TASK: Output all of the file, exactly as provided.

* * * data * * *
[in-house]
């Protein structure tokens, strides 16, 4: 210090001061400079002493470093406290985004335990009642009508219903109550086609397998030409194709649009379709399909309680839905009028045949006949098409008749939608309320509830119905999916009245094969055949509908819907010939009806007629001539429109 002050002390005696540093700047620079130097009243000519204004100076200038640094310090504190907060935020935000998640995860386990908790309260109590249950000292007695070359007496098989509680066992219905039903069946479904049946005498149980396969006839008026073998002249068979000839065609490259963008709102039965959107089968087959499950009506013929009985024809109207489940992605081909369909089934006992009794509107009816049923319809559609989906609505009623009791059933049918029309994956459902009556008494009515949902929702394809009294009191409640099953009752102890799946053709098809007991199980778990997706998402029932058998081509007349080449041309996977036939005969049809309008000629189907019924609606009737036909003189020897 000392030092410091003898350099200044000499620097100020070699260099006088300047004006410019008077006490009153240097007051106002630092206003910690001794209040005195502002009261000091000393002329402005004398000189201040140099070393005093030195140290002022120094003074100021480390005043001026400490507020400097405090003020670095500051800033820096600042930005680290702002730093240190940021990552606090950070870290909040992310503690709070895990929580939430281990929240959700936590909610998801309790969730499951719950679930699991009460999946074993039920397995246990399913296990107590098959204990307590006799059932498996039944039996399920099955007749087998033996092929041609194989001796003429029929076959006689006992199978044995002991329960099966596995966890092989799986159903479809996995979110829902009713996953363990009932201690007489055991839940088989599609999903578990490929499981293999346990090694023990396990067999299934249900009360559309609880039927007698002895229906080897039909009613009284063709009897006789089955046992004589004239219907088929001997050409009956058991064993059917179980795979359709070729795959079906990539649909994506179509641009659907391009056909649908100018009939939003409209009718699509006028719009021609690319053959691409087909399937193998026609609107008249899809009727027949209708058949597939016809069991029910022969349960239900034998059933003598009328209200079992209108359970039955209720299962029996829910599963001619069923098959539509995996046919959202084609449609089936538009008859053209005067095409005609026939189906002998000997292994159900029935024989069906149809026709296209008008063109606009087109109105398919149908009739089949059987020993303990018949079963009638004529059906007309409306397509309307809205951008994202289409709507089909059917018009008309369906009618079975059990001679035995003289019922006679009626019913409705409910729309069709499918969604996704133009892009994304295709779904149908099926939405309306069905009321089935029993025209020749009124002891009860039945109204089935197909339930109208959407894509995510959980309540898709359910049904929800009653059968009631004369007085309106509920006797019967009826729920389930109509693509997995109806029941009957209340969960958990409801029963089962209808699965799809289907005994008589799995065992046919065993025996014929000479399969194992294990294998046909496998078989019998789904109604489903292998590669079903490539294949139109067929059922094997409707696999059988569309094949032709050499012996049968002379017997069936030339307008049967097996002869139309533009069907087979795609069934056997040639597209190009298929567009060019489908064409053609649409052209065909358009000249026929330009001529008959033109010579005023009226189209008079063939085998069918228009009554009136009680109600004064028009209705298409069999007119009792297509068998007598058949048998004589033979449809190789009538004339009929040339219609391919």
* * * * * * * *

[in-house]
């Protein structure tokens, strides 16, 4: 210090001061400079002493470093406290985004335990009642009508219903109550086609397998030409194709649009379709399909309680839905009028045949006949098409008749939608309320509830119905999916009245094969055949509908819907010939009806007629001539429109 002050002390005696540093700047620079130097009243000519204004100076200038640094310090504190907060935020935000998640995860386990908790309260109590249950000292007695070359007496098989509680066992219905039903069946479904049946005498149980396969006839008026073998002249068979000839065609490259963008709102039965959107089968087959499950009506013929009985024809109207489940992605081909369909089934006992009794509107009816049923319809559609989906609505009623009791059933049918029309994956459902009556008494009515949902929702394809009294009191409640099953009752102890799946053709098809007991199980778990997706998402029932058998081509007349080449041309996977036939005969049809309008000629189907019924609606009737036909003189020897 000392030092410091003898350099200044000499620097100020070699260099006088300047004006410019008077006490009153240097007051106002630092206003910690001794209040005195502002009261000091000393002329402005004398000189201040140099070393005093030195140290002022120094003074100021480390005043001026400490507020400097405090003020670095500051800033820096600042930005680290702002730093240190940021990552606090950070870290909040992310503690709070895990929580939430281990929240959700936590909610998801309790969730499951719950679930699991009460999946074993039920397995246990399913296990107590098959204990307590006799059932498996039944039996399920099955007749087998033996092929041609194989001796003429029929076959006689006992199978044995002991329960099966596995966890092989799986159903479809996995979110829902009713996953363990009932201690007489055991839940088989599609999903578990490929499981293999346990090694023990396990067999299934249900009360559309609880039927007698002895229906080897039909009613009284063709009897006789089955046992004589004239219907088929001997050409009956058991064993059917179980795979359709070729795959079906990539649909994506179509641009659907391009056909649908100018009939939003409209009718699509006028719009021609690319053959691409087909399937193998026609609107008249899809009727027949209708058949597939016809069991029910022969349960239900034998059933003598009328209200079992209108359970039955209720299962029996829910599963001619069923098959539509995996046919959202084609449609089936538009008859053209005067095409005609026939189906002998000997292994159900029935024989069906149809026709296209008008063109606009087109109105398919149908009739089949059987020993303990018949079963009638004529059906007309409306397509309307809205951008994202289409709507089909059917018009008309369906009618079975059990001679035995003289019922006679009626019913409705409910729309069709499918969604996704133009892009994304295709779904149908099926939405309306069905009321089935029993025209020749009124002891009860039945109204089935197909339930109208959407894509995510959980309540898709359910049904929800009653059968009631004369007085309106509920006797019967009826729920389930109509693509997995109806029941009957209340969960958990409801029963089962209808699965799809289907005994008589799995065992046919065993025996014929000479399969194992294990294998046909496998078989019998789904109604489903292998590669079903490539294949139109067929059922094997409707696999059988569309094949032709050499012996049968002379017997069936030339307008049967097996002869139309533009069907087979795609069934056997040639597209190009298929567009060019489908064409053609649409052209065909358009000249026929330009001529008959033109010579005023009226189209008079063939085998069918228009009554009136009680109600004064028009209705298409069999007119009792297509068998007598058949048998004589033979449809190789009538004339009929040339219609391919």